Understanding physical changes and strength loss of E-glass fibres following exposure to elevated temperatures

Research output: Contribution to journalArticle

Abstract

The strength loss of glass fibres (GF) following exposure to elevated temperatures is a long-established phenomenon, yet the mechanism or mechanisms responsible for the strength decrease are not fully understood, aside from acknowledgement that surface flaws must become more severe by some means. As disposal of GF based composite materials by landfill has become untenable in many regions, interest in composite recyclability has increased. Separation of GFs from thermosetting polymers generally requires the use of high temperatures, which produces very weak fibres with minimal commercial value. In this context an understanding of the strength loss mechanisms is of importance in terms of efforts to mitigate fibre damage or to recover the strength of previously heated fibres. In addition to fibre strength loss, numerous other physical and chemical changes to heat treated (HT) or recycled GF have been described in the literature.
LanguageEnglish
Number of pages10
JournalMaterials Science and Technology
Early online date5 May 2016
DOIs
Publication statusE-pub ahead of print - 5 May 2016

Fingerprint

E glass
glass fibers
Glass fibers
Fibers
fibers
fiber strength
landfills
Temperature
composite materials
temperature
disposal
Composite materials
Land fill
Waste disposal
Polymers
damage
heat
Defects
fiberglass
defects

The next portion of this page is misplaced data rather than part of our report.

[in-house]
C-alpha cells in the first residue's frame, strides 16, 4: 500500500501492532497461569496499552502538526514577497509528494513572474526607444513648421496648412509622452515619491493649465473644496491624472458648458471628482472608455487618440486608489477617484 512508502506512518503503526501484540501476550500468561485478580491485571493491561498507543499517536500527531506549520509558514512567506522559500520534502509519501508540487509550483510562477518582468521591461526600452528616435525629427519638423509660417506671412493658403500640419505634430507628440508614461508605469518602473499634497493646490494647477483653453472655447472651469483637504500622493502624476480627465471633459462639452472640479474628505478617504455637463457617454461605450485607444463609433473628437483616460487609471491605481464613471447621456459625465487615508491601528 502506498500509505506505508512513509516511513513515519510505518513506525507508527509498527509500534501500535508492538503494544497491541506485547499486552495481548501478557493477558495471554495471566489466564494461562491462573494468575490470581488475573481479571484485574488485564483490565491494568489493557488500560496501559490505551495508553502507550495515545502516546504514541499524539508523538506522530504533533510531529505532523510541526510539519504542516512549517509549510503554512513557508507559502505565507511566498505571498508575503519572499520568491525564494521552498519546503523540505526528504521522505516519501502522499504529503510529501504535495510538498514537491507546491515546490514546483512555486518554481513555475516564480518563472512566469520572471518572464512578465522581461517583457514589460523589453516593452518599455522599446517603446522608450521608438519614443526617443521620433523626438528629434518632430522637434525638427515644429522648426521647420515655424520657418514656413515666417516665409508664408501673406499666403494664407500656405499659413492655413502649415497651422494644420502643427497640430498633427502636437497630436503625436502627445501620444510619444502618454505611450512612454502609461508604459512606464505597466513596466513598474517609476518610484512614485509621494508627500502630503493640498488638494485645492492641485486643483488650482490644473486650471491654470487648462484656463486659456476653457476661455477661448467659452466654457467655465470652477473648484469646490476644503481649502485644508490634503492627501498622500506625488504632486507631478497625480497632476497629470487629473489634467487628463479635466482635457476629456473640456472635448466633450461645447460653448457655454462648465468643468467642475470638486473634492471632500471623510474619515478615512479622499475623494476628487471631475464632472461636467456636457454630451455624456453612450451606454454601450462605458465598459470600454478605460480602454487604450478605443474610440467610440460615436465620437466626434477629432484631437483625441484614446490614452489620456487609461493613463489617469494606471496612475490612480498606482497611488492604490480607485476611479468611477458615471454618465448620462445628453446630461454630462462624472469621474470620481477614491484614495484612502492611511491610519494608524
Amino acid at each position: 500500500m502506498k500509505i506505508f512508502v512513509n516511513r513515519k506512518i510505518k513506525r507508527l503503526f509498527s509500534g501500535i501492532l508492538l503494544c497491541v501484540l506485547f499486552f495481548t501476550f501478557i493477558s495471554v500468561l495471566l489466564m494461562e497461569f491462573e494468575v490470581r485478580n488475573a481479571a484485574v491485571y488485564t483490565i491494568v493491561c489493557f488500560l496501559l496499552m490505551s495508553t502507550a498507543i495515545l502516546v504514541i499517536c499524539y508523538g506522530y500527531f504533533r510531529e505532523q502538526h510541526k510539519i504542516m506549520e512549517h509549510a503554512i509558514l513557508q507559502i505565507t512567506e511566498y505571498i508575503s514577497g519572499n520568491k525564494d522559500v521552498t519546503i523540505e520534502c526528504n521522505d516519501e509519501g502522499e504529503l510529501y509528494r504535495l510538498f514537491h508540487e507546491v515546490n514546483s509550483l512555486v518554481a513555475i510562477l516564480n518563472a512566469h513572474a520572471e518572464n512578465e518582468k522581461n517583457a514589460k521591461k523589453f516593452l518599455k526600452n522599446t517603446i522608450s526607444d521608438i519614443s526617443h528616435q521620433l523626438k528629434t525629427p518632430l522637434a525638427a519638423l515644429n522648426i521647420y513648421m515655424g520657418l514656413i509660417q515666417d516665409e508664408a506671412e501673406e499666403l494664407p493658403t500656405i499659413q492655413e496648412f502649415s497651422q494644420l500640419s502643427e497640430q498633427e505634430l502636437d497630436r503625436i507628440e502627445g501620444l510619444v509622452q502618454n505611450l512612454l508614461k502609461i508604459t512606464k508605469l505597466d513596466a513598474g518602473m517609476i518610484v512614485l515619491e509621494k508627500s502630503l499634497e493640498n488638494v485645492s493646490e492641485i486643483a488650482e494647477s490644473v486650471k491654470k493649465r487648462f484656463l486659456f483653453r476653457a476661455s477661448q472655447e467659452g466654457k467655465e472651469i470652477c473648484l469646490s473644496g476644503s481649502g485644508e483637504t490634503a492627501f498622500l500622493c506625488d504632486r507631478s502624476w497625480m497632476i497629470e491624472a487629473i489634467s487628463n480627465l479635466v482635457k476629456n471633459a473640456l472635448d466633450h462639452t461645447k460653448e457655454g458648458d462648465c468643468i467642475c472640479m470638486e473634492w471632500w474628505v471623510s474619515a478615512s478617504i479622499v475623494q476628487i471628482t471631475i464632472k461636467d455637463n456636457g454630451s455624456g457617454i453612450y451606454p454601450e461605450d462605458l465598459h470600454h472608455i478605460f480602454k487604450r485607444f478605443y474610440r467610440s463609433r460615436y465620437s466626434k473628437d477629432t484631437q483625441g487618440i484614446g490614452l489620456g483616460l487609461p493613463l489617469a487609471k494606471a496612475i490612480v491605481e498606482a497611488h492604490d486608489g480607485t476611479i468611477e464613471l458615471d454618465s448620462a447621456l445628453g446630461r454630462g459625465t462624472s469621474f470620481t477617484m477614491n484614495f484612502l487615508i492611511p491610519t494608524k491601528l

Keywords

  • glass fibre
  • e-glass
  • heat treatment
  • recycling
  • strength loss

Cite this

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title = "Understanding physical changes and strength loss of E-glass fibres following exposure to elevated temperatures",
abstract = "The strength loss of glass fibres (GF) following exposure to elevated temperatures is a long-established phenomenon, yet the mechanism or mechanisms responsible for the strength decrease are not fully understood, aside from acknowledgement that surface flaws must become more severe by some means. As disposal of GF based composite materials by landfill has become untenable in many regions, interest in composite recyclability has increased. Separation of GFs from thermosetting polymers generally requires the use of high temperatures, which produces very weak fibres with minimal commercial value. In this context an understanding of the strength loss mechanisms is of importance in terms of efforts to mitigate fibre damage or to recover the strength of previously heated fibres. In addition to fibre strength loss, numerous other physical and chemical changes to heat treated (HT) or recycled GF have been described in the literature.",
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AB - The strength loss of glass fibres (GF) following exposure to elevated temperatures is a long-established phenomenon, yet the mechanism or mechanisms responsible for the strength decrease are not fully understood, aside from acknowledgement that surface flaws must become more severe by some means. As disposal of GF based composite materials by landfill has become untenable in many regions, interest in composite recyclability has increased. Separation of GFs from thermosetting polymers generally requires the use of high temperatures, which produces very weak fibres with minimal commercial value. In this context an understanding of the strength loss mechanisms is of importance in terms of efforts to mitigate fibre damage or to recover the strength of previously heated fibres. In addition to fibre strength loss, numerous other physical and chemical changes to heat treated (HT) or recycled GF have been described in the literature.

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